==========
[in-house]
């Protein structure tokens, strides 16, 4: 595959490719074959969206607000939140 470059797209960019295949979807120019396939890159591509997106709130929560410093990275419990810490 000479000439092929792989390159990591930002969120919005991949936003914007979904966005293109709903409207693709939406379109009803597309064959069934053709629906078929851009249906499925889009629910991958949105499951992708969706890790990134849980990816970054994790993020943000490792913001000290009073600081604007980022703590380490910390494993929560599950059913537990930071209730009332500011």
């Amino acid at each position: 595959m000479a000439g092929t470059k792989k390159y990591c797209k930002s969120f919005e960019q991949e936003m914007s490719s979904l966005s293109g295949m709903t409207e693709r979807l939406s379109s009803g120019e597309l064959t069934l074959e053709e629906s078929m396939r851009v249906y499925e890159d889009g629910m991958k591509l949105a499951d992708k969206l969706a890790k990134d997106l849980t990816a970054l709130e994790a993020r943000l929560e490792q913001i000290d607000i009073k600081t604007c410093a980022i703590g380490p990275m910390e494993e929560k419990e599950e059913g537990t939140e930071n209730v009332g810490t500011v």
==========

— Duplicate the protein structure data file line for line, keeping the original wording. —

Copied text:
[in-house]
């Protein structure tokens, strides 16, 4: 595959490719074959969206607000939140 470059797209960019295949979807120019396939890159591509997106709130929560410093990275419990810490 000479000439092929792989390159990591930002969120919005991949936003914007979904966005293109709903409207693709939406379109009803597309064959069934053709629906078929851009249906499925889009629910991958949105499951992708969706890790990134849980990816970054994790993020943000490792913001000290009073600081604007980022703590380490910390494993929560599950059913537990930071209730009332500011």
């Amino acid at each position: 595959m000479a000439g092929t470059k792989k390159y990591c797209k930002s969120f919005e960019q991949e936003m914007s490719s979904l966005s293109g295949m709903t409207e693709r979807l939406s379109s009803g120019e597309l064959t069934l074959e053709e629906s078929m396939r851009v249906y499925e890159d889009g629910m991958k591509l949105a499951d992708k969206l969706a890790k990134d997106l849980t990816a970054l709130e994790a993020r943000l929560e490792q913001i000290d607000i009073k600081t604007c410093a980022i703590g380490p990275m910390e494993e929560k419990e599950e059913g537990t939140e930071n209730v009332g810490t500011v």